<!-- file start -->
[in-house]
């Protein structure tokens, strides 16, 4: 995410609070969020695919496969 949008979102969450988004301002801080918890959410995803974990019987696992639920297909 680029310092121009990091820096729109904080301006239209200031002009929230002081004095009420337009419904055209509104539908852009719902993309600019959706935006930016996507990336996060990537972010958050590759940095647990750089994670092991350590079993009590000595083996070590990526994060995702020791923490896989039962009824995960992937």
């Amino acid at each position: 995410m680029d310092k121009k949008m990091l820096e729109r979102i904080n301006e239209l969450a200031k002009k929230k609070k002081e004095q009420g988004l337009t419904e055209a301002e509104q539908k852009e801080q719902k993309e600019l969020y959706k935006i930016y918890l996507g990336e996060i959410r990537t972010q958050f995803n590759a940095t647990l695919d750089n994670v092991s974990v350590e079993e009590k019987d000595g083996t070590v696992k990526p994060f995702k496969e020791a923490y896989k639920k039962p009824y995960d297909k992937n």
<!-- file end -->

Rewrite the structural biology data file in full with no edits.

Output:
[in-house]
């Protein structure tokens, strides 16, 4: 995410609070969020695919496969 949008979102969450988004301002801080918890959410995803974990019987696992639920297909 680029310092121009990091820096729109904080301006239209200031002009929230002081004095009420337009419904055209509104539908852009719902993309600019959706935006930016996507990336996060990537972010958050590759940095647990750089994670092991350590079993009590000595083996070590990526994060995702020791923490896989039962009824995960992937």
């Amino acid at each position: 995410m680029d310092k121009k949008m990091l820096e729109r979102i904080n301006e239209l969450a200031k002009k929230k609070k002081e004095q009420g988004l337009t419904e055209a301002e509104q539908k852009e801080q719902k993309e600019l969020y959706k935006i930016y918890l996507g990336e996060i959410r990537t972010q958050f995803n590759a940095t647990l695919d750089n994670v092991s974990v350590e079993e009590k019987d000595g083996t070590v696992k990526p994060f995702k496969e020791a923490y896989k639920k039962p009824y995960d297909k992937n």